When Cindy Dahl began her career as a nutritionist, it probably never occurred to her that she would one day be a judge in a culinary competition—a la “Top Chef”—tasting five-star-worthy dishes like Chilean sea bass with nested linguine and salmon in red chili sauce with garlic-piped potatoes at a nursing facility.

But for the past two years, Dahl, who heads up quality nutritional services for Plum Healthcare in San Diego, has done just that as part of the company’s Top Plum Chef competition, inspired by the popular television show.

After searching for a way to revamp resident dining programs in the company’s 18 nursing facilities, Dahl came up with the “Top Chef” idea herself, hoping it would spark the chefs’ imaginations and encourage them to take new recipes back to their residents. “I wanted to transform our kitchen services into dynamic, inspiring teams that produce creative results,” she says.

Tables Are Turned

Dahl is one of many long term care professionals who are redefining resident dining and helping to reverse the poor reputation that nursing facilities have earned over the years for serving bland, tasteless fare that even staff members won’t eat.
While it’s true that fine dining and nursing facilities are rarely, if ever, uttered in the same sentence, stringent regulations and a regimen of highly efficient systems of tray-served meals, as well as the rationale of “because that’s the way it’s always been done,” have contributed to this perception.
With the momentum of culture change at an all-time high, however, and strong support from the Centers for Medicare & Medicaid Services (CMS) for resident-centered care initiatives, providers are rethinking many aspects of facility operations.
The results are new dining programs that deliver delicious meals, attractive dining areas, and a broader range of choices for residents. For many facilities, one of the first steps to making this shift is the elimination of trays, which have been ubiquitous in nursing facilities for decades. Although the system has been relatively efficient, tray-served meals delivered to residents in their rooms hinder socialization and interactions that are so vital to quality of life.
What’s more, trays represent an institutional vestige that harkens back 50 years or more.
CMS’ support for more homelike options has been touted by culture change advocates as a signal that the agency means business when it comes to resident-centered care.
Among other things, the guidance instructs surveyors to identify compliance and noncompliance in areas of resident choices about “daily schedule, visitation issues, homelike environments, food procurement, and lighting.”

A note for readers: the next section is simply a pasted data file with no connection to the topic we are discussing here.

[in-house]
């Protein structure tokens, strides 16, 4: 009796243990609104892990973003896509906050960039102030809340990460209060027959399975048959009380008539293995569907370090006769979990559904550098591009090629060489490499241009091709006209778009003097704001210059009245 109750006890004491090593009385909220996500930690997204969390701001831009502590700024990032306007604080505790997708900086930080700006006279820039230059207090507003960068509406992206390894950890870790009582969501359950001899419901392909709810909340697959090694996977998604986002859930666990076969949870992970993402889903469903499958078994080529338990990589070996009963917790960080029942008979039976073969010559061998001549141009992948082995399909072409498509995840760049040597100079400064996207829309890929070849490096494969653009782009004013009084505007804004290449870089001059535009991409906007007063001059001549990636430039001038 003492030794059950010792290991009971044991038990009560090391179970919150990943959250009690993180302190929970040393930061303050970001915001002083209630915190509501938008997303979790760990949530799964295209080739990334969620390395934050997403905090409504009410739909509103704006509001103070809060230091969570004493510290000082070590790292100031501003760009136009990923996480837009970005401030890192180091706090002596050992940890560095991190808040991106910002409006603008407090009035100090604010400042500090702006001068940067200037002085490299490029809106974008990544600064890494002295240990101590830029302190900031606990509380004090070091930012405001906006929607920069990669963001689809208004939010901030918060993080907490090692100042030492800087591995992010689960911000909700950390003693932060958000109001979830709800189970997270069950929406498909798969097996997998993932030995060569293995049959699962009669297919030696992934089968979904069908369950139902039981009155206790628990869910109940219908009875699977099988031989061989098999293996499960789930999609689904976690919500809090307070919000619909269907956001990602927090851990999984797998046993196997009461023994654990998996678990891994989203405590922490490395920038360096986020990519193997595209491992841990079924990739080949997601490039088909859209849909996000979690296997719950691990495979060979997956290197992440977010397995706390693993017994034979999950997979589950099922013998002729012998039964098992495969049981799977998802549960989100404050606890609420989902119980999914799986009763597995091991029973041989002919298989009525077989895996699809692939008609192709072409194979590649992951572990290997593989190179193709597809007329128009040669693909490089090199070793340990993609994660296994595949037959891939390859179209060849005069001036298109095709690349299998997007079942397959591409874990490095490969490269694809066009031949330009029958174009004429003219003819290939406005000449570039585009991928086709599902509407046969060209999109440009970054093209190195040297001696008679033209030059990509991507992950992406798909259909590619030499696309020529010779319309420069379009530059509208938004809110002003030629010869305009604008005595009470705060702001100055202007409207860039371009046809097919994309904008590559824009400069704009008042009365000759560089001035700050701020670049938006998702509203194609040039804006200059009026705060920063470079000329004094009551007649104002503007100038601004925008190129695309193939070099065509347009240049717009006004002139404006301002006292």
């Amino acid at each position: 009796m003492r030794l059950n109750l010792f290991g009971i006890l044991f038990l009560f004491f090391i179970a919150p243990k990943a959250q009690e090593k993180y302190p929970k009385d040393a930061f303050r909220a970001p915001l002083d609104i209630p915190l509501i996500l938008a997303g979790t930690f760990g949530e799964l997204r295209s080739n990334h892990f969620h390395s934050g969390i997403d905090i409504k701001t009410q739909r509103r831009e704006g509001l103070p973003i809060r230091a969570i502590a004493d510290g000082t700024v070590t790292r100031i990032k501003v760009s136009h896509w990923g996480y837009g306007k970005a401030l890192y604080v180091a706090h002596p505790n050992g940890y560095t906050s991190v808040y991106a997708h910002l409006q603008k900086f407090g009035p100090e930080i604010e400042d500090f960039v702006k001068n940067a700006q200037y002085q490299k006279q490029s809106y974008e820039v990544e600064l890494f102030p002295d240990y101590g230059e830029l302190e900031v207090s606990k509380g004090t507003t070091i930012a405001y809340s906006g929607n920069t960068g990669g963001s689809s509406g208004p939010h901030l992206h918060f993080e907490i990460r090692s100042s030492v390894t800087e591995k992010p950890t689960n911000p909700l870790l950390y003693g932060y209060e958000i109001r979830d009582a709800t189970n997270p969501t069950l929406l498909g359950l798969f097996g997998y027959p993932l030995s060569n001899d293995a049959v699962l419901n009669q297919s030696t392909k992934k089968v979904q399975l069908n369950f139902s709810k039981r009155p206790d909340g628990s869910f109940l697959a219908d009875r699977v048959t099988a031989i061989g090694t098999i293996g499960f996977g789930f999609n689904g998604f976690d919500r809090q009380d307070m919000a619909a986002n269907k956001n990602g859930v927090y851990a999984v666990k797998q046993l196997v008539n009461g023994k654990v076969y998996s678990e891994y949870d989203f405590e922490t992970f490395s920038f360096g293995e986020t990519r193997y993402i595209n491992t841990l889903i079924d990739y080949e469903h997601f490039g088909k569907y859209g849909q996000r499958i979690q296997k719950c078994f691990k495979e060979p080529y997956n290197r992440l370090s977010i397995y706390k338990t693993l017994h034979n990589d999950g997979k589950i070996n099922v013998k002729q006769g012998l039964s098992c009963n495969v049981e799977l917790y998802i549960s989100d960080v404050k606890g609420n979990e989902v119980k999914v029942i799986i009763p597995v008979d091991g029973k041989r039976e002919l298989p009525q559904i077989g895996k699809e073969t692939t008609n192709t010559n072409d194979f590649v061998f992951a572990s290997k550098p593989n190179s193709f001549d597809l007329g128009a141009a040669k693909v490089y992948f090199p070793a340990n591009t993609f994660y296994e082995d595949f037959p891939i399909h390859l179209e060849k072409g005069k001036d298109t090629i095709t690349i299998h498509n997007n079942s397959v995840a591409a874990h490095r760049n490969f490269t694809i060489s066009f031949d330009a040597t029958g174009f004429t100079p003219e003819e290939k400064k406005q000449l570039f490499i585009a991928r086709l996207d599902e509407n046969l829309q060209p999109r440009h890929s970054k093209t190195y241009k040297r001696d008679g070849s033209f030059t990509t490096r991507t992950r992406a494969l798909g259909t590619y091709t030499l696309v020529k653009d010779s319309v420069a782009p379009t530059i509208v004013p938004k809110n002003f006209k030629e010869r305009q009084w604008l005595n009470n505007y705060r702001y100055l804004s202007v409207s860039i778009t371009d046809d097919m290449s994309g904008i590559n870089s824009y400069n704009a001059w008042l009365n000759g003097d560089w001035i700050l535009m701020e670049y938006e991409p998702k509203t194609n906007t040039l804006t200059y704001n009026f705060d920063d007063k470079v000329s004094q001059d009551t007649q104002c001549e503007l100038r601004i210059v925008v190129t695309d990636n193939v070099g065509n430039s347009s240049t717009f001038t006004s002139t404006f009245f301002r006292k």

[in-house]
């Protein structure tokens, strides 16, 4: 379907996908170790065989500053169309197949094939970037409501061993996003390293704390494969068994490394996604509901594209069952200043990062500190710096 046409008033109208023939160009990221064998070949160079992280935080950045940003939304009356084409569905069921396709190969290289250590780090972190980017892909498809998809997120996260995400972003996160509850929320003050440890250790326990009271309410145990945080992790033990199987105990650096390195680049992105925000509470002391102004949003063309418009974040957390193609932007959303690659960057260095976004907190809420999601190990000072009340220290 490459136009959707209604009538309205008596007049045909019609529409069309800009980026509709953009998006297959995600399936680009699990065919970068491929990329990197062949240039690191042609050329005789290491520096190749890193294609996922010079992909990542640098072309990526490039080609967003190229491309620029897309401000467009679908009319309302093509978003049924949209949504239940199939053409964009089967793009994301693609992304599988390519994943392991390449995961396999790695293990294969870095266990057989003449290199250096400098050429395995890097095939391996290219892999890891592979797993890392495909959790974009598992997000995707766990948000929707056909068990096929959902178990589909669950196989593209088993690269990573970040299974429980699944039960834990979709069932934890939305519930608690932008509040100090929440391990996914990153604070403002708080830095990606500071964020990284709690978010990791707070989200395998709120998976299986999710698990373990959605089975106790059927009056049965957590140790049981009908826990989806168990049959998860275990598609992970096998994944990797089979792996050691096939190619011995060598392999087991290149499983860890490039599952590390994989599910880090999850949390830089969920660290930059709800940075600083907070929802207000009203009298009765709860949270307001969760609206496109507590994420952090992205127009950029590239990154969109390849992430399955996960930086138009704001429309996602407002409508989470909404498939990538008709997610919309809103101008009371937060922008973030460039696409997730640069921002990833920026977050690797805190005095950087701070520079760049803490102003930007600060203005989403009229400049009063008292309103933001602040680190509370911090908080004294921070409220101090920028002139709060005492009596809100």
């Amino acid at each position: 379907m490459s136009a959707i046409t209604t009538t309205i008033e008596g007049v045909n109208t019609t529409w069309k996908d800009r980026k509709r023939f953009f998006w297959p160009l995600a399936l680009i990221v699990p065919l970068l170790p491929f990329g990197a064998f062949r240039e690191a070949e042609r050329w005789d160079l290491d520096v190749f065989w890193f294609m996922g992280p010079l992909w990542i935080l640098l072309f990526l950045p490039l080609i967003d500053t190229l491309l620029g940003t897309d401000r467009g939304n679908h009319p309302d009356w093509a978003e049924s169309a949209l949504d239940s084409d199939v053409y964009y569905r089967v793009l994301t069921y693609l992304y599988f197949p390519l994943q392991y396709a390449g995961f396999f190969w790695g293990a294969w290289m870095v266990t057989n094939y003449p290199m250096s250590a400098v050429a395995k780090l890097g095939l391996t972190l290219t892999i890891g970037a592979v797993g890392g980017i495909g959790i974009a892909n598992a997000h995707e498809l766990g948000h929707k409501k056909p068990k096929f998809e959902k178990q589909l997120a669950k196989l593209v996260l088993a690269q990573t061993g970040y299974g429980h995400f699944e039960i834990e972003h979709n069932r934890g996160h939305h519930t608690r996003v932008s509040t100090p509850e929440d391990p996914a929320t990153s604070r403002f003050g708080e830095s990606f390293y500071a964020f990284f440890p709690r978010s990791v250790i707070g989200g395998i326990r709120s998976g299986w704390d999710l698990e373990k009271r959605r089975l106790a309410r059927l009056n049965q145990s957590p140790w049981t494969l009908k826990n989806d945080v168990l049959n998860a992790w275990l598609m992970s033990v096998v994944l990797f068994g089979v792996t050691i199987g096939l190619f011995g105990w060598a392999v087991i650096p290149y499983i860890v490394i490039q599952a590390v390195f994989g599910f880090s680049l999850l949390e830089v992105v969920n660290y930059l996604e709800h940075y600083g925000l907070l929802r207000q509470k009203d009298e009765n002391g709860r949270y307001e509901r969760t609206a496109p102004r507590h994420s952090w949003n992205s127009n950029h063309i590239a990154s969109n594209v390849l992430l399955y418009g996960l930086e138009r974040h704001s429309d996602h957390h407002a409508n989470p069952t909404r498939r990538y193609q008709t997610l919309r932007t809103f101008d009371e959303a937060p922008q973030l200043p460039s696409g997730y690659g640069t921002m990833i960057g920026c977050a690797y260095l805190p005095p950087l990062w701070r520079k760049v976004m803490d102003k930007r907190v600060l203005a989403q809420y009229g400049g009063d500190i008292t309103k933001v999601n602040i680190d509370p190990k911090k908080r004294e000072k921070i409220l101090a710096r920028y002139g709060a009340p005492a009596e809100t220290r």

With regard to dining, CMS’ new guidance suggests that providers consider doing away with the following: trays during meal services, plastic cutlery and paper or plastic dishware, staff standing over residents while assisting them to eat, and staff interacting and conversing only with each other rather than with residents while assisting them.
The guidance also promotes certain practices, such as the use of dishware that contrasts with the table and a tablecloth color to aid residents with impaired vision to see their food.

Evidence Backs It Up

In addition to support from stakeholders and the federal government, some limited research on the topic indicates that providers are headed in the right direction.
As it happens, culture change adopters are more likely to deinstitutionalize their dining programs, according to a 2007 survey conducted by the Commonwealth Fund.
Nearly half (46 percent) of facilities that have adopted culture change have changed how meals are served, while only 22 percent of traditional homes reported they were making such alterations.
Compared with earlier research, these data indicate providers are moving forward with new dining programs. Figures from a 2004 survey of nursing facilities conducted by the Centers for Disease Control and Prevention show that 89 percent of facilities in the United States used a pre-plated, tray-style food delivery service—that is, food prepared in kitchens, placed on trays, and delivered to residents.
Six years later, the Commonwealth survey revealed that 29 percent, or three out of 10 nursing facilities, had implemented less institutional approaches to dining, such as restaurant, family, and buffet styles, and provided more dining times.
Research on the impact of different dining styles also gives credence to the need for change. A study of family-style dining that also focused on staff giving encouragement and praise to people with dementia, resulted in higher participation in eating and improvement in appropriate communication.
Another family-style dining study of persons without cognitive impairment reported improvements in quality-of-life measures, fine-motor functioning, and body weight.
A Canadian study that examined the combination of steam table/buffet-style food service and a homelike dining environment found that it optimized energy intake in individuals at high risk for malnutrition, particularly those with low body mass index and cognitive impairment.

True Choices